PPE kits

PPE Kits – A New Environmental Threat

Personal protective equipment (PPE) has emerged as a significant life-saver in 2020 and has become a household term in these times of Covid-19. India didn’t even make PPEs till as recently as February this year. It simply imported the coveralls.

The need of the hour, however, made in-house manufacturing a necessity, and so in a span of three months India went from making zero to 4.5 lakh PPE kits a day.

While the rise in kit numbers is helping save lives, its disposal is sparking worry about its negative environmental impact.

Several media reports have shown how biomedical waste, including PPEs and syringes, are found dumped in the open and sometimes mixed with regular waste.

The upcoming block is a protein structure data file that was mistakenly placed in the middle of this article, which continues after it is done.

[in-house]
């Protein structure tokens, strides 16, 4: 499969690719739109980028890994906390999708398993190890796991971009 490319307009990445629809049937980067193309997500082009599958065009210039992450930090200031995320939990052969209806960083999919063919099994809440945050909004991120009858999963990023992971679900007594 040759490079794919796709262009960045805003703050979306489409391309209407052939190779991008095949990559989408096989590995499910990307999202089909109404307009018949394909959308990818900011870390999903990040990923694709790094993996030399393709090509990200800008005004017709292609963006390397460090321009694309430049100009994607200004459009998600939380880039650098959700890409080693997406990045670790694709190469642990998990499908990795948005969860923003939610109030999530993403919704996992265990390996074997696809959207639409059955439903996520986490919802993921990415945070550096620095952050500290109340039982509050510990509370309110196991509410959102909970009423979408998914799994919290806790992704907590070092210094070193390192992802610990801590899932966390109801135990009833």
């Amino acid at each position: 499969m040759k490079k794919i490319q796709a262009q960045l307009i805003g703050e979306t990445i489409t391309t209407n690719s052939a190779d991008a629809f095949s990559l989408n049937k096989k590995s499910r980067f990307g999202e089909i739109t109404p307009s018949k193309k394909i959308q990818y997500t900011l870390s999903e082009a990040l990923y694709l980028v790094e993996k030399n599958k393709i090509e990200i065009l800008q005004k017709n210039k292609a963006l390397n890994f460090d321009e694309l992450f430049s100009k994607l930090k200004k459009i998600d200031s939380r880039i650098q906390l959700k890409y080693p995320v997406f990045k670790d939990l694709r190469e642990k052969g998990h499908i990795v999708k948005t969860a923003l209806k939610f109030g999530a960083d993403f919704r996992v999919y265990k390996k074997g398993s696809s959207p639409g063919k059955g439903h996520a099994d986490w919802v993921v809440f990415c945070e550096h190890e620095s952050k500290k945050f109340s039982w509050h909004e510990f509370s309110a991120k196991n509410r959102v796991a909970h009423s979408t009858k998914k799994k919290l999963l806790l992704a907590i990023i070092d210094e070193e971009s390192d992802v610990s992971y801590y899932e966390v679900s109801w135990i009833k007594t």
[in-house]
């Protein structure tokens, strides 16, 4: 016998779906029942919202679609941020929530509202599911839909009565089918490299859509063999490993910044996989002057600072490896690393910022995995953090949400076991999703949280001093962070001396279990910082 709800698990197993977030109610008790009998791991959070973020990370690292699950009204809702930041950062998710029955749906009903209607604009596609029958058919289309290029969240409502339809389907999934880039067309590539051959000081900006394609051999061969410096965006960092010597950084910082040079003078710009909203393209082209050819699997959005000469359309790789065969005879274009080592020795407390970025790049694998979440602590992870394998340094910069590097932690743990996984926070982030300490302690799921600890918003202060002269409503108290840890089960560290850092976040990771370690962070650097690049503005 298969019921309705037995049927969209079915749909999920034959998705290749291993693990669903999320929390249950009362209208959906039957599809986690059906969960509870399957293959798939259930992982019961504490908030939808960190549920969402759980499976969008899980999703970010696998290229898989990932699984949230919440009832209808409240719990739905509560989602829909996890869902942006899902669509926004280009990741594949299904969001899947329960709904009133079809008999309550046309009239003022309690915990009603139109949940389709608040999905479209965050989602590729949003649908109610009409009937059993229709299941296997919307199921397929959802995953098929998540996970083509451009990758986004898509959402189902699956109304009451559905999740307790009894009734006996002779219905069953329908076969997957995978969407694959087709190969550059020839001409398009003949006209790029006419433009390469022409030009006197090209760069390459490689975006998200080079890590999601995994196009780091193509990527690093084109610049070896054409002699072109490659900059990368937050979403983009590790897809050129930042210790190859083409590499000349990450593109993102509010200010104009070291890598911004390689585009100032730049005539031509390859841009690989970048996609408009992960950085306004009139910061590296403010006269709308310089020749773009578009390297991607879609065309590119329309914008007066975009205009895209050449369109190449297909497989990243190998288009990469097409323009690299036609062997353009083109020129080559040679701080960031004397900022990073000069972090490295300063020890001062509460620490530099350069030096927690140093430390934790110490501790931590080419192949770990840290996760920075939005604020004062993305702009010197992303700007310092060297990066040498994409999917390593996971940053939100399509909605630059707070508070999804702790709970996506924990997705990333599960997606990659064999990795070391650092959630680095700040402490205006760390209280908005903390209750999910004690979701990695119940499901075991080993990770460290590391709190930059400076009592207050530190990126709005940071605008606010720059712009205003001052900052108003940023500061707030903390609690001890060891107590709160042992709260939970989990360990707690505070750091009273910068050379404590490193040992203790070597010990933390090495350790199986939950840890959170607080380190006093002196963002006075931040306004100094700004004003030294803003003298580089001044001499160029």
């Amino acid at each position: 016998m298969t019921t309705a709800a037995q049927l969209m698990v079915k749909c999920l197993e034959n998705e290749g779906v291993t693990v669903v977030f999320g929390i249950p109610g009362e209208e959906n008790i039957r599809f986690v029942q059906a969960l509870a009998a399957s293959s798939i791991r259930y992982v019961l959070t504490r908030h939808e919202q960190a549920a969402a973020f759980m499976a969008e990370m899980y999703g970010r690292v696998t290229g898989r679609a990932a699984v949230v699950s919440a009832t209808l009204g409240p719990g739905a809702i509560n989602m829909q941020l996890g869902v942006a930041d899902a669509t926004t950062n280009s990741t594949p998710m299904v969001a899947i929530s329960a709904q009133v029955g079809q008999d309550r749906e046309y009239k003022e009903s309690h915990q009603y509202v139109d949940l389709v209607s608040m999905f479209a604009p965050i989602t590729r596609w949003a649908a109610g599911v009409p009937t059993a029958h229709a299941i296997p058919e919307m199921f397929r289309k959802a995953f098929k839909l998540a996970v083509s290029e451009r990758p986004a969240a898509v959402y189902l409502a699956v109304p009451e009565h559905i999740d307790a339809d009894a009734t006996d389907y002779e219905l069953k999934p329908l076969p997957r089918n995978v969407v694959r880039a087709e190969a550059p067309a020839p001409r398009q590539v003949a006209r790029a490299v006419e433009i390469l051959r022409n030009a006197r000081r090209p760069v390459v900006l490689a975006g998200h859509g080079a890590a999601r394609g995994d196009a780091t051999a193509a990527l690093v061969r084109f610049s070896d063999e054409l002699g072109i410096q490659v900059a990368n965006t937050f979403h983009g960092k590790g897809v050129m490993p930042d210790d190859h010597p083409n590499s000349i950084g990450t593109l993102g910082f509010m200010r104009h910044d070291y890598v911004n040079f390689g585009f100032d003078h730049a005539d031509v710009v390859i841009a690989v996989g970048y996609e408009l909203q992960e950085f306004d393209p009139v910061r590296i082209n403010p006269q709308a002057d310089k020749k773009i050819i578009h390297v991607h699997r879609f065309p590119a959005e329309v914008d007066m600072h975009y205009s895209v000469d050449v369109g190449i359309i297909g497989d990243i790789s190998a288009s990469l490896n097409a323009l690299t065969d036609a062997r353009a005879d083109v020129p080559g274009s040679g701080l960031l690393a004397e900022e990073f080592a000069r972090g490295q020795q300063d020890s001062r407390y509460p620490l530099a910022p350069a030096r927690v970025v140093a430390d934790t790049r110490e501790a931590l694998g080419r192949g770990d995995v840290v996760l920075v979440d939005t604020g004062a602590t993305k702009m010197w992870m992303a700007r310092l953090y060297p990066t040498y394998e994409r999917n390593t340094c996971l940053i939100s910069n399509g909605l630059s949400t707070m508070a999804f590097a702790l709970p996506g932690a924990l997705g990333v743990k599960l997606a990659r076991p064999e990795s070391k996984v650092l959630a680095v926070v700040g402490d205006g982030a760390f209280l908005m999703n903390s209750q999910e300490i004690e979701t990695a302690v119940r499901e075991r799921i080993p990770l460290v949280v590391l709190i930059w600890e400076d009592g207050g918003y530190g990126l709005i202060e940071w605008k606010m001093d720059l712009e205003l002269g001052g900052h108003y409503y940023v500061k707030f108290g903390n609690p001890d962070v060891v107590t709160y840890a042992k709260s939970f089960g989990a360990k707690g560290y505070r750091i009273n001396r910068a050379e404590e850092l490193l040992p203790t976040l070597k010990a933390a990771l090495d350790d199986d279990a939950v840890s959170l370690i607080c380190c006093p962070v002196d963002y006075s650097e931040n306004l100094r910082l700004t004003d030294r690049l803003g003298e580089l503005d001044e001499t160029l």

This is dangerous.

Garbage collectors come under greater risk of infection and, over a period of time, the PPE waste damages the environment. A pile of kits in landfills or oceans will mean decades before they are degraded in a natural way with much harm to the surrounding ecosystem.

Clearly we cannot let this happen and a possible solution for the same has been suggested by the University of Petroleum and Energy Studies in Dehradun– turn it into useful biofuel.

PPEs are largely made up of polypropylene (plastic). What they propose is waste treatment by “pyrolysis”. The term has a Greek etymology which roughly translates as separating with fire.

In the proposed method, researchers have suggested a temperature range of 300-400 degrees Celsius in a closed thermal reactor for 60 minutes. That should do, they reckon.

Pyrolysis is not new in the context of environmental solutions. Its benefits are well studied and reported in research. Liquid oil coming out of pyrolysis already has various applications in gas turbines, boiler systems, generators, and engines.

Reference- Economic Times, Hindustan Times, Science Direct